Dana Brown front office WAA impact for the Houston Astros: -1.5 games. Rank in MLB: 16. Rank in division: 3.
The defending World Series champs entered 2023 in such great shape that they basically operated their front office on auto-pilot for most of the offseason. They may still repeat.
The fall spat leading to the resignation of World Series winning GM Jim Click bothered club owner Jim Crane so little that he allowed the front office to operate basically by committee well into January (normally a GM’s peak season) before hiring Dana Brown.
It was that committee, not Brown himself, who made the winter’s most consequential decisions. Those included the signing of free agent Jose Abreu and the decisions not to try to retain free agents Justin Verlander, Yuli Gurriel or Will Smith.
The result was one of the sleepier offseasons in the 2023 version of MLB. Since the conclusion of the 2022 postseason, the Astros front office has made only 26 personnel decisions affecting a major league roster. That’s about half a normal level of front office activity.
Eleven of those moves worked out in Houston’s favor against 14 negatives and one neutral, leading to the overall -1.5 impact as measured by the net Wins Above Average of the players involved.
WAA is used in this series of front office evaluations because it is a zero-based version of WAR, therefore enabling valid approximations of impact against wins and losses.
For better or worse, the reality is that the 2023 Astros front office lived off the fat of the land left behind by Click when he exited. When the door closed behind Click, he left 21 players under contract at least through 2023, most of whom constituted the heart and soul of the champs.
That roster of legacies to Brown, with their 2023 WAAs in parenthesis, included a full dozen players who would generate at least a +1.0 WAA in 2023. Just to name a few: Kyle Tucker (+3.2), Yordan Alvarez (+3.0), Alex Bregman (+2.7), Chas McCormick (+2.1), Jeremy Pena (+1.8) and Jose Altuve (+1.6).
Really, how much more was there for Brown to do that wouldn’t involve messing up a good thing?
Here’s the short-term statistical profile on the 2023 performance of Houston’s leadership team. All figures reflect Wins Above Average. Because Brown is a first-year GM, he has no long-term profile.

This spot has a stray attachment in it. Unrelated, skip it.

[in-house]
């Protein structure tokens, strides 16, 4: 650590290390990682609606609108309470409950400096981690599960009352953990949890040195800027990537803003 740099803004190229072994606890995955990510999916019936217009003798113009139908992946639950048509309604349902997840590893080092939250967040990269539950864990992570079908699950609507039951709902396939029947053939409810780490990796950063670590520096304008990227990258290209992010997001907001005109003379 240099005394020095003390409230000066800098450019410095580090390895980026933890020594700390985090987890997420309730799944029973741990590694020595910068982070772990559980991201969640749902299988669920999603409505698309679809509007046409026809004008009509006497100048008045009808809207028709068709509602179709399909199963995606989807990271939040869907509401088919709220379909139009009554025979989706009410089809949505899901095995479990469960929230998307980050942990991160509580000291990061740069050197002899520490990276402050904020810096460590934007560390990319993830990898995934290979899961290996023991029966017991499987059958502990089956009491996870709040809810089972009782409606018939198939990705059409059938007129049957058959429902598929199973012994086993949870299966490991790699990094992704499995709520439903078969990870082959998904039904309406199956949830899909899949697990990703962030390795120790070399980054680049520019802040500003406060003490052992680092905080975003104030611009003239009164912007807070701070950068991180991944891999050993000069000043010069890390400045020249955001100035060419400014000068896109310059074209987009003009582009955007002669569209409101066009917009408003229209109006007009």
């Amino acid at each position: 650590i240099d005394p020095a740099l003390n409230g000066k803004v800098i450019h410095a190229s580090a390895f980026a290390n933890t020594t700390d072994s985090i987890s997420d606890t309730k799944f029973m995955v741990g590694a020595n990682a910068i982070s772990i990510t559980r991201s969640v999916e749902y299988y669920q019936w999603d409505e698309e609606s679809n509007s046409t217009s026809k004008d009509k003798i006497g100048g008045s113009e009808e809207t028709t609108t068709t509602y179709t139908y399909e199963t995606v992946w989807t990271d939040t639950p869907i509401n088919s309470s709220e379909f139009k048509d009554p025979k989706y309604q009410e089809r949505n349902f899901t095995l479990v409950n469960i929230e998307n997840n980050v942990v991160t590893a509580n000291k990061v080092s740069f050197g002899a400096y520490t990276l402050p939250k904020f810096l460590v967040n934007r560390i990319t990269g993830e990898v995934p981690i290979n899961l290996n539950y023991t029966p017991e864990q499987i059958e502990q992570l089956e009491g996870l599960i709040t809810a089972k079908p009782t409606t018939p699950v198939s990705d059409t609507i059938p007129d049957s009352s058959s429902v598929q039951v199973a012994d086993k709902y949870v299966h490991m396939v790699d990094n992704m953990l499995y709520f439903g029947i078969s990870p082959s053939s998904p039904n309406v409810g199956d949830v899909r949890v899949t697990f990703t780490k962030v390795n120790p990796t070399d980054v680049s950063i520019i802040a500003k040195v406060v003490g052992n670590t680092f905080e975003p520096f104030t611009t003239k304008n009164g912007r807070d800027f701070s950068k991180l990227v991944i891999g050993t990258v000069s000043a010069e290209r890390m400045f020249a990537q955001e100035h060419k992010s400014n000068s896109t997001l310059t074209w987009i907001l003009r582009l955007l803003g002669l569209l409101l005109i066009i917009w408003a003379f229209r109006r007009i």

Acquired by trade, waiver claim or purchase: Since October 2022: 7 players, +1.2 net impact
Signed as a free agent or extended for multiple seasons: Since October 2022: 5 players, -3.7 net impact
System products: Since October 2022: 9 players, -3.8 net impact
Traded away, waived, sold, released or lost to free agency: Since October 2022: 7 players, +4.8 net impact
Although they let Verlander, Gurriel and Smith walk, the Astros did re-sign a pair of 2022 free agent fixtures in pitcher Cristian Javier and outfielder Michael Brantley. Neither made much of an impression in 2023. Javier, coming off a fine 2022 that included two-thirds of a World Series no-hitter against the Philadelphia Phillies in Game 4, got enough run support to run up a 10-5 record despite a 4.56 ERA in 31 starts this year. He, Brantley and Abreu were three main reasons why the overall free agent impact came in at -3.7 WAA.
The Astros rookie class was also, collectively, immemorable. Brown promoted nine system products, only one of whom (pitcher J.P. France, +0.3) produced a net positive impact. The rookie bottom line worked out to -3.8 WAA.
The headline rookie (pitcher Hunter Brown) struggled all season, finally finishing at 11-13, 5.09 in 29 starts, good for -1.3 WAA.
Brown’s biggest contribution came at the trade deadline. Heading the operation of a contending team, he talked the New York Mets out of Verlander for two minor leaguers, and got Kendall Graveman from the Chicago White Sox for a fringe player. Together, Verlander and Graveman were worth exactly +1.1 games to Houston.
This may be an appropriate time to point out that the Astros beat out the Texas Rangers for the AL West division title by the margin of a tiebreaker. So maybe Brown’s contribution was important after all.